Project Everlasting: Two Bachelors Discover the Secrets of America's Greatest Marriages by Mathew BoggsProject Everlasting: Two Bachelors Discover the Secrets of America's Greatest Marriages by Mathew Boggs

Project Everlasting: Two Bachelors Discover the Secrets of America's Greatest Marriages

byMathew Boggs, Jason Miller

Paperback | June 10, 2008

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A heartwarming and revealing look at the wisdom drawn from successful marriages and the secrets to making love last, not from Ph.D.s or therapists but from more than 200 real couples who have walked the walk to more than forty years of marriage.

Jaded by his parents' divorce, Mathew Boggs was a young man who'd lost all belief in lifelong love. After observing his grandparents who were madly in love after sixty-three years of marriage, Mat talked his best friend Jason into joining him on a cross-country search for America's greatest marriages. The two bumbling bachelors jumped in an RV and embarked on "Project Everlasting," a 12,000-mile cross-country adventure to discover what it takes to make love last.

Each chapter of Project Everlasting is dedicated to one of the pressing questions the bachelors asked the couples, such as:

—"How do you know you've found The One?"
—"What's missing from today's marriages?"
—"How do you keep the romance alive?"
—"What's the most important ingredient for a solid marriage?"

As the traveled the country, meeting happy couples from all walks of life, Mat and Jason began to understand why their own relationships hadn't worked out quite as planned. They also realized that what they were learning from their wise new friends could change everything for them and—through Project Everlasting—show their generation and generations to come how to build a marriage to last.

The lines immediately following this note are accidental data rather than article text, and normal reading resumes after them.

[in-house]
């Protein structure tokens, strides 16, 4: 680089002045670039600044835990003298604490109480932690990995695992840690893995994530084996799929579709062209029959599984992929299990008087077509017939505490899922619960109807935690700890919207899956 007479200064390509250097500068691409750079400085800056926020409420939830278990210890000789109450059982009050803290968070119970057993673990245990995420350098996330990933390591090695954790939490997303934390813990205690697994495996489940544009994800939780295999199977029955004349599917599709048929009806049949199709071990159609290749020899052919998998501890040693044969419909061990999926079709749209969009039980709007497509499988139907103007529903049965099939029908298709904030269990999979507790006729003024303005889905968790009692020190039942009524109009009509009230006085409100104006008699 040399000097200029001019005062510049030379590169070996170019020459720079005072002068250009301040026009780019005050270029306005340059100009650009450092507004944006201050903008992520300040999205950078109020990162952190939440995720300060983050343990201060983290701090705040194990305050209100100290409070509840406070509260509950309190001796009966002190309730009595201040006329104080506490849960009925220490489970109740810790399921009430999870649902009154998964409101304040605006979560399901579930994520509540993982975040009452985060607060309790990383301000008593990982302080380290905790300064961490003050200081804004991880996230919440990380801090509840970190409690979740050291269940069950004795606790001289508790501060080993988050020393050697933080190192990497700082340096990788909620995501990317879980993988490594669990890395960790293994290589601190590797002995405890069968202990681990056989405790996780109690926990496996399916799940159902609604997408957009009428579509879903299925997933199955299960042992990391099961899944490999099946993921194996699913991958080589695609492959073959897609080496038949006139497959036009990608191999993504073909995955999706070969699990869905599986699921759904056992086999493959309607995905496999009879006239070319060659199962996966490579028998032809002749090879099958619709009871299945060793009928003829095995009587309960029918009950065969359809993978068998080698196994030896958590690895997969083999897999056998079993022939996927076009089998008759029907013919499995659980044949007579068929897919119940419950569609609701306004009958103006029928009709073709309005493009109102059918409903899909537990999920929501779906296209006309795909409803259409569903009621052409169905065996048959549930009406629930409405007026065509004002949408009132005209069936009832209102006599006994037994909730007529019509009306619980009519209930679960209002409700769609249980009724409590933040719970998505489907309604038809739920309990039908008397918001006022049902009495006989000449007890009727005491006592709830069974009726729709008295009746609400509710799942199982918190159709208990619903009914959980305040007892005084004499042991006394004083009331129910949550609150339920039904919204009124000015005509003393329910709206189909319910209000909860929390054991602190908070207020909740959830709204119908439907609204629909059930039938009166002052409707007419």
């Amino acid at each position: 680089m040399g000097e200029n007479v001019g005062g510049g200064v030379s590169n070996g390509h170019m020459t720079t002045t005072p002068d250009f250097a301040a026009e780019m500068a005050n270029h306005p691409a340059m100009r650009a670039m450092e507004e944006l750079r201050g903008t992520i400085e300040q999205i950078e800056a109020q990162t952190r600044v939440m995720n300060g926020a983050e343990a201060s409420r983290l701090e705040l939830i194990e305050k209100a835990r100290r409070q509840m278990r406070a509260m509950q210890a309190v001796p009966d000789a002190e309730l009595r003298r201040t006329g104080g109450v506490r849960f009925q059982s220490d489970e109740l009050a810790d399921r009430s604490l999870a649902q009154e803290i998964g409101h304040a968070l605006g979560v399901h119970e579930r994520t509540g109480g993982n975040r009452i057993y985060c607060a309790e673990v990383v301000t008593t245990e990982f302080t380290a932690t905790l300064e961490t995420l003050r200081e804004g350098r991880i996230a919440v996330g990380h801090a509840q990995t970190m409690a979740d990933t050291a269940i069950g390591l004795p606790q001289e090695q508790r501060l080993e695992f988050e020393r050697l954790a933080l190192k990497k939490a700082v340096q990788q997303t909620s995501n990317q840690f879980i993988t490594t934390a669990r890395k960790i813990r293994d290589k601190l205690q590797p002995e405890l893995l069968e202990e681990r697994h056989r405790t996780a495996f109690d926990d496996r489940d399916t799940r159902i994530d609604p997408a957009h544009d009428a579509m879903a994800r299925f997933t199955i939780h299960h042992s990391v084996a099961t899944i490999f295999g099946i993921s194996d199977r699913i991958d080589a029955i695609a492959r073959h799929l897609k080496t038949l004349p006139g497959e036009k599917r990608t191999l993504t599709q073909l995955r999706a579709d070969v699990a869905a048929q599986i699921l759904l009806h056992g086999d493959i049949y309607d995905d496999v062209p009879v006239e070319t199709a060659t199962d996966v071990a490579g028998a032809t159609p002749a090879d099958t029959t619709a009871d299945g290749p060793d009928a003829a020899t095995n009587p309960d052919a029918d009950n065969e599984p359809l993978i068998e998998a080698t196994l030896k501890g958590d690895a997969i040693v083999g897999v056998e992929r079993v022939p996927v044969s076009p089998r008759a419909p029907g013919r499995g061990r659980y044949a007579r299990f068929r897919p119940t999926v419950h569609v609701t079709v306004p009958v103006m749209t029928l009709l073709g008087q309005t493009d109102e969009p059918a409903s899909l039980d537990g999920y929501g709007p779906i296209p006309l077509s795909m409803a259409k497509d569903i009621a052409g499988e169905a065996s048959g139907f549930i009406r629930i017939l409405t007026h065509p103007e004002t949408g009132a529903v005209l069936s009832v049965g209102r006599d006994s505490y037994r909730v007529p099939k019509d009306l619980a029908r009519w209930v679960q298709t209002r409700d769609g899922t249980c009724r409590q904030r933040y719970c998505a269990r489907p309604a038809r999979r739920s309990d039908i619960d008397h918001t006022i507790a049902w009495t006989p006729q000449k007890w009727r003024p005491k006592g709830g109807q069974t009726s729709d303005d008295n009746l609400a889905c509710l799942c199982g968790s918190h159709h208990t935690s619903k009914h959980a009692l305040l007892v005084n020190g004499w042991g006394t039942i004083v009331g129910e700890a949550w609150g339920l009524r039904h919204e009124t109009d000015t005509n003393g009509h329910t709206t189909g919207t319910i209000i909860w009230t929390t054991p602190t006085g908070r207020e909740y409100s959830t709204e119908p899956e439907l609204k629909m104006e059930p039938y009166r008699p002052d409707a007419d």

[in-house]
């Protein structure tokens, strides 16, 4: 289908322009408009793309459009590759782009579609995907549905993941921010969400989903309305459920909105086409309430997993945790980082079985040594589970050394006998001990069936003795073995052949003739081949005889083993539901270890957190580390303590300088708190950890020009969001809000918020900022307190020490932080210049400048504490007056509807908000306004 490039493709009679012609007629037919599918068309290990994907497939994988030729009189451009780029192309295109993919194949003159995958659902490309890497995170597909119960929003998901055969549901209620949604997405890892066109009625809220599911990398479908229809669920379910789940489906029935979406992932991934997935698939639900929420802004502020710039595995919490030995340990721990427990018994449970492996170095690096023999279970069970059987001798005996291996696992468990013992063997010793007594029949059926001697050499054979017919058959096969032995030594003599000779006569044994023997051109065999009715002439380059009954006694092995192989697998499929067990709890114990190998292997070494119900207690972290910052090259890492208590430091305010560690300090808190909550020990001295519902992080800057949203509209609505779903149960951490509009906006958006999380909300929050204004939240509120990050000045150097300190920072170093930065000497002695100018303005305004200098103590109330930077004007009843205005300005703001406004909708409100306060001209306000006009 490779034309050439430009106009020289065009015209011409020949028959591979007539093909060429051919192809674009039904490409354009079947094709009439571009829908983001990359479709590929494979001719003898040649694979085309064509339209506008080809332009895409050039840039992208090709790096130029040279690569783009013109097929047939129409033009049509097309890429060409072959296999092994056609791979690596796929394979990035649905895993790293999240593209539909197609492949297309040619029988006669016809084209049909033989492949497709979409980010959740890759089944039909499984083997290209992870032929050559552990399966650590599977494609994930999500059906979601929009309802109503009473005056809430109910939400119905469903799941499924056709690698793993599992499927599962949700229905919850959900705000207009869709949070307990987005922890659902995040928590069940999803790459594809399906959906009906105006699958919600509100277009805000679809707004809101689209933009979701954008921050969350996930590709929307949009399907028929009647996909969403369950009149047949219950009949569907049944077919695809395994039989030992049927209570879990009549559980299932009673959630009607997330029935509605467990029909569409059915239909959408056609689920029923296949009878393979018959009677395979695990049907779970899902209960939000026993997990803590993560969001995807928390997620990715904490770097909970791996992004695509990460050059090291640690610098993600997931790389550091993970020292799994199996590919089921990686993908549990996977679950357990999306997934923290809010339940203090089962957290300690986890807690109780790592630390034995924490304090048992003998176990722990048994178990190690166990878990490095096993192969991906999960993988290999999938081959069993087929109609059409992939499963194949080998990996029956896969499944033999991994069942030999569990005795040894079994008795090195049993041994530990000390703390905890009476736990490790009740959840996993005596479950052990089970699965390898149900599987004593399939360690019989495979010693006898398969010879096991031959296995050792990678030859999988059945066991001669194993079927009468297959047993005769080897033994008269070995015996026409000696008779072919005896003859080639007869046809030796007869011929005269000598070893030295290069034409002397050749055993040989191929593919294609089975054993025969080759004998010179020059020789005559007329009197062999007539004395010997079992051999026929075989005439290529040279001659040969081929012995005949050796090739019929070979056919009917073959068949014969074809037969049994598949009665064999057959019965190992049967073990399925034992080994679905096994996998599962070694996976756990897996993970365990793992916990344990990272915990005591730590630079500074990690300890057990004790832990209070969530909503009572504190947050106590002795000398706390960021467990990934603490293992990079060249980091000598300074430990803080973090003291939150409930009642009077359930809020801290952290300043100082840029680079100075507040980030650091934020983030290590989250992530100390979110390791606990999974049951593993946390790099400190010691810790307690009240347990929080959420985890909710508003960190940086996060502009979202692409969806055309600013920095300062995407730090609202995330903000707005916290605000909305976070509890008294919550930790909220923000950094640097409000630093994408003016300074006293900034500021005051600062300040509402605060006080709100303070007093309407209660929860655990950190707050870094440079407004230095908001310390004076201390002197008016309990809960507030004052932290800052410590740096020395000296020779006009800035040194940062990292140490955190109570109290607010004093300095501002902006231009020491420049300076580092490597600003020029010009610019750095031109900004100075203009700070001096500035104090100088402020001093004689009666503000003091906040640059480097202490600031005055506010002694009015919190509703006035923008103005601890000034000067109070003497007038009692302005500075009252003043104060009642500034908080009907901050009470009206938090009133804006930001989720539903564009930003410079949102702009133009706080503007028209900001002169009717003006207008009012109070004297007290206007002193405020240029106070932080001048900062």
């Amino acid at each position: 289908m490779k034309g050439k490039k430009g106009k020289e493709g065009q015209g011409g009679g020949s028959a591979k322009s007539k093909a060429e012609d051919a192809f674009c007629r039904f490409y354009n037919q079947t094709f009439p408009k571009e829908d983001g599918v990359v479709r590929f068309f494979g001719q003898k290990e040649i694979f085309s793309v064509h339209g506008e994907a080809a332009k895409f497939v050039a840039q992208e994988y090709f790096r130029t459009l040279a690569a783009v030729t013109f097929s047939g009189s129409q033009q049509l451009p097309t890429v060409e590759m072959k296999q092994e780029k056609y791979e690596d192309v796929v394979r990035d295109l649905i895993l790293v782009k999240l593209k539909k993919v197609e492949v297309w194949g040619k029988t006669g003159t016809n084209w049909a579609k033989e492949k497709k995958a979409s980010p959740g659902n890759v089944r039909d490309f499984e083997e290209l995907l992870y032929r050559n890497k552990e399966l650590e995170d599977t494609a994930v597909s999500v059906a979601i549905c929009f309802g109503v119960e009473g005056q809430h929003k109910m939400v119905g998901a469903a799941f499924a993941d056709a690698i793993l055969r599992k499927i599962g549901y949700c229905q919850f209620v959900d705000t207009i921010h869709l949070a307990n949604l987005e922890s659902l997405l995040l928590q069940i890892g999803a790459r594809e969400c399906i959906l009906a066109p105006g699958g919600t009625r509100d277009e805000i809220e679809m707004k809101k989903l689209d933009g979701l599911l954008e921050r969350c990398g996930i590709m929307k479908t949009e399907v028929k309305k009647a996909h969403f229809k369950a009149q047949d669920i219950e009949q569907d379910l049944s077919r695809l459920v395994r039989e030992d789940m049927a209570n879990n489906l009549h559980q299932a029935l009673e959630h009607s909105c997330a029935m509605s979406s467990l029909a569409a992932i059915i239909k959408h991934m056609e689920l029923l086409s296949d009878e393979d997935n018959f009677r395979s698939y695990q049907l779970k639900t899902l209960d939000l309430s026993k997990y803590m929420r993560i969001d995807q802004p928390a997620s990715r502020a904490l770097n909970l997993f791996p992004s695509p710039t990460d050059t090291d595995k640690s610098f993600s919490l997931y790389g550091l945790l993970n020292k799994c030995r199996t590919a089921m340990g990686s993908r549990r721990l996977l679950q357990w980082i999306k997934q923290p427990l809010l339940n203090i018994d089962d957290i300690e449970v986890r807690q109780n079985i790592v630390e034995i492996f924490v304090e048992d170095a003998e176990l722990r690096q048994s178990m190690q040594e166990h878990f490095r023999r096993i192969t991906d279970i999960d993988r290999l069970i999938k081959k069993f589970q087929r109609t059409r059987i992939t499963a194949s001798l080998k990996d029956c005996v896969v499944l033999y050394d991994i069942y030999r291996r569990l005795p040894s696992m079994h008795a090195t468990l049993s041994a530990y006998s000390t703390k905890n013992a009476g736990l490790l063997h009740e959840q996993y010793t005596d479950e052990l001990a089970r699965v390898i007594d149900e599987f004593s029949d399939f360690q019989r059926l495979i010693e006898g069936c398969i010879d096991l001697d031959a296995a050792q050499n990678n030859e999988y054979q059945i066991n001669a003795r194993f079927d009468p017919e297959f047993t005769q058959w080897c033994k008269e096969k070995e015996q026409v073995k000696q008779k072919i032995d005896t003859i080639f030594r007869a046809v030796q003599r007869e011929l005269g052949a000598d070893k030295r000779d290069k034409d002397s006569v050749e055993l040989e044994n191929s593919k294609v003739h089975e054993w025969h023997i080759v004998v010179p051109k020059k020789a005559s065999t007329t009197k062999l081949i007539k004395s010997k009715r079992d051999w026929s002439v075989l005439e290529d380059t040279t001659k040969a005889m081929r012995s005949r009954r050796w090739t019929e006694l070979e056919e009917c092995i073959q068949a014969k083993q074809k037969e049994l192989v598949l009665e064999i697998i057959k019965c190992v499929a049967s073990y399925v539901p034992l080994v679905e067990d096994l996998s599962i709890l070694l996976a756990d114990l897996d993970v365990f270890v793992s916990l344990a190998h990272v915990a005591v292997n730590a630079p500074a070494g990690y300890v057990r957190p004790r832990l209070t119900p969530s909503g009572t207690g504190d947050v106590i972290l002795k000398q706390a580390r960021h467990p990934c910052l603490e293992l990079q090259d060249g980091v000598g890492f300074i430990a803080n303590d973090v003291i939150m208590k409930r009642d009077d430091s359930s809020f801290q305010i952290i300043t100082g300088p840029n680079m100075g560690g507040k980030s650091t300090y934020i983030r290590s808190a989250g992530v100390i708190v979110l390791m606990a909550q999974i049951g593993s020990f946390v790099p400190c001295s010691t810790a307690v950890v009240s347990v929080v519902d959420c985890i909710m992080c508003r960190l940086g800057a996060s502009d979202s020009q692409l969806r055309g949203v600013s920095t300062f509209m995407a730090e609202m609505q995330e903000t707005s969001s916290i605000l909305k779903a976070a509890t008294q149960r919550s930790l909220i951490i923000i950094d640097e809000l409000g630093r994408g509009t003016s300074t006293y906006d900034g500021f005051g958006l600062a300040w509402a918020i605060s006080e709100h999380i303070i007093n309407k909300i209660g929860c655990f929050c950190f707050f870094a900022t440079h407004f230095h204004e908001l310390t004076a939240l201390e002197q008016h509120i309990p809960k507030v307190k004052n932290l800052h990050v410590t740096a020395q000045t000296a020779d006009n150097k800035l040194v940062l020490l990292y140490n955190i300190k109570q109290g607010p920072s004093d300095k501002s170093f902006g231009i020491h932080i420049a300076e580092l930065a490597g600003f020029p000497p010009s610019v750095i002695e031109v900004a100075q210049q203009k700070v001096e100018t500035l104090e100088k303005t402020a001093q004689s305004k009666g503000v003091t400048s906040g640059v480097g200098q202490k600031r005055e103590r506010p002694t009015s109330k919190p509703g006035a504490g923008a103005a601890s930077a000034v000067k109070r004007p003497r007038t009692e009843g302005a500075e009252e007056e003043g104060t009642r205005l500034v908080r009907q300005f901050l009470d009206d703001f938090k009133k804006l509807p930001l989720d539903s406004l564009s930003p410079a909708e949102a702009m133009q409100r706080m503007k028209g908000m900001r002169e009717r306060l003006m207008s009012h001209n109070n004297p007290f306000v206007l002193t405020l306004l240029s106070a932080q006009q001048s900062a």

Mathew Boggs and Jason Miller have been best friends since childhood, and in 2003 they joined forces for Project Everlasting. Mat, a Scorpio and hopeless romantic, enjoys long walks on the beach. Jason, a Pisces, doesn't. When they aren't off doing speaking engagements, they're burning home-cooked meals in their Portland, Oregon, bache...
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Title:Project Everlasting: Two Bachelors Discover the Secrets of America's Greatest MarriagesFormat:PaperbackProduct dimensions:272 pages, 7.19 × 5.06 × 0.7 inShipping dimensions:7.19 × 5.06 × 0.7 inPublished:June 10, 2008Publisher:TouchstoneLanguage:English

The following ISBNs are associated with this title:

ISBN - 10:1416543260

ISBN - 13:9781416543268